If you happened by our Foxhall Campus on May 17 and 18, you might have noticed Grade 5 students wielding shovels, trowels, brushes, and clipboards. Acting as archaeologists, these students participated in a hands-on project that concluded a year of studying geography, early humans, and elements of their civilizations, such as number systems, literature, and written expression. The Dig, as this project has been termed, has long been a hallmark of the Grade 5 program and is emblematic of the type of experiential, rigorous, and engaging projects that enable students to apply the big ideas and skills taught during a unit of study or area of the curriculum.
During The Dig, students applied their learning in two directions: creating a fictitious civilization and then deciphering elements of another group’s civilization. First, taking what they learned in social studies and other disciplines, students worked as a homeroom group to create the elements of a fictitious culture, such as language, art, history, and economy. In the Design Lab, students created artifacts to represent those elements using the broad range of materials and tools available, including saws, laser cutters, leather, shells, wood, and other found objects. The resulting individual artifacts needed to tell the story of this fictitious civilization collectively, so students worked together to ensure enough clues from their creations represented each essential element of culture. On the first day of The Dig, students carefully buried their artifacts in a designated pit.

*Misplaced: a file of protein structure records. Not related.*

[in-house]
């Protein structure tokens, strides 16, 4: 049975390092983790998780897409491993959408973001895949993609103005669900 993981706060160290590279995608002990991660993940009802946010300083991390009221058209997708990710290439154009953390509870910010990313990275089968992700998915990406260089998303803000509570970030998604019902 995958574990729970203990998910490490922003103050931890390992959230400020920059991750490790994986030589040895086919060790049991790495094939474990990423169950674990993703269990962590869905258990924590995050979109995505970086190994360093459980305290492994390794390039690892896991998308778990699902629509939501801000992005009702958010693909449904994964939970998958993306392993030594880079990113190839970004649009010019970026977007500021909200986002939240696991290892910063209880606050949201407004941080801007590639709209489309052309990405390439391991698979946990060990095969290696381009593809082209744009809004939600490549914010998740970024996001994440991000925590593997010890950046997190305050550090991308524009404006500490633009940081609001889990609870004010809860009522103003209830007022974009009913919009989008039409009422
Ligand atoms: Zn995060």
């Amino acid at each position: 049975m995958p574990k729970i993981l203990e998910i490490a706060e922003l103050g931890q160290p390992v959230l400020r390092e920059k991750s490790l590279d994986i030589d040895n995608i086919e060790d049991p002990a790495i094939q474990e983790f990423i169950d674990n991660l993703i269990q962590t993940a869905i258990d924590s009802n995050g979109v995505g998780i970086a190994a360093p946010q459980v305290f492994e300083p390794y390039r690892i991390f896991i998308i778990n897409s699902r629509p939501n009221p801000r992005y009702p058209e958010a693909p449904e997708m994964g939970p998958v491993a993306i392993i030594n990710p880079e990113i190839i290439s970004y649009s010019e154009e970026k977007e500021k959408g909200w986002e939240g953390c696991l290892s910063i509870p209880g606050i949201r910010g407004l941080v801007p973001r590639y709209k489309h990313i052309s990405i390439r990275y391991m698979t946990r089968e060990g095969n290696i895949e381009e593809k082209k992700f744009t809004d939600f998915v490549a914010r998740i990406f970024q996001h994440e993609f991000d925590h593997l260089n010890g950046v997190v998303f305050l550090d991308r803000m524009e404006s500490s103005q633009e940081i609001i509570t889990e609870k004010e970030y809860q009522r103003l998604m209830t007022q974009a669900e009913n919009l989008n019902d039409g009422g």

On the second day of The Dig, students returned to the pits on the Foxhall Campus, this time rotating to another homeroom’s pit. Using techniques employed by archaeologists in the field, students began to unearth the artifacts buried by fellow Grade 5 students the previous day. They mapped their findings and carefully preserved the artifacts for safe transport back to the Whitehaven Campus. Once safely back in their homerooms, students began the work of deciphering. Applying their knowledge about elements of civilizations, students used the artifacts to draw conclusions about a fictitious society no longer present to tell its own story. Teams revealed their findings to each other by creating museum displays and, in a departure from the experience of real-life archaeologists, got the satisfaction of learning from the architects of the unearthed society whether their interpretations were, in fact, accurate.
In this interdisciplinary and project-based unit, students not only had the opportunity to apply all of the geographical and cultural knowledge about early civilizations to these fictitious cultures, but they also deployed creativity, perseverance, problem-solving, inference, and collaboration in a highly engaging and authentic manner. The Dig is a prime example of how teachers at St. Patrick’s create hands-on, interdisciplinary units of study with impacts that last long after the shovels have been stowed.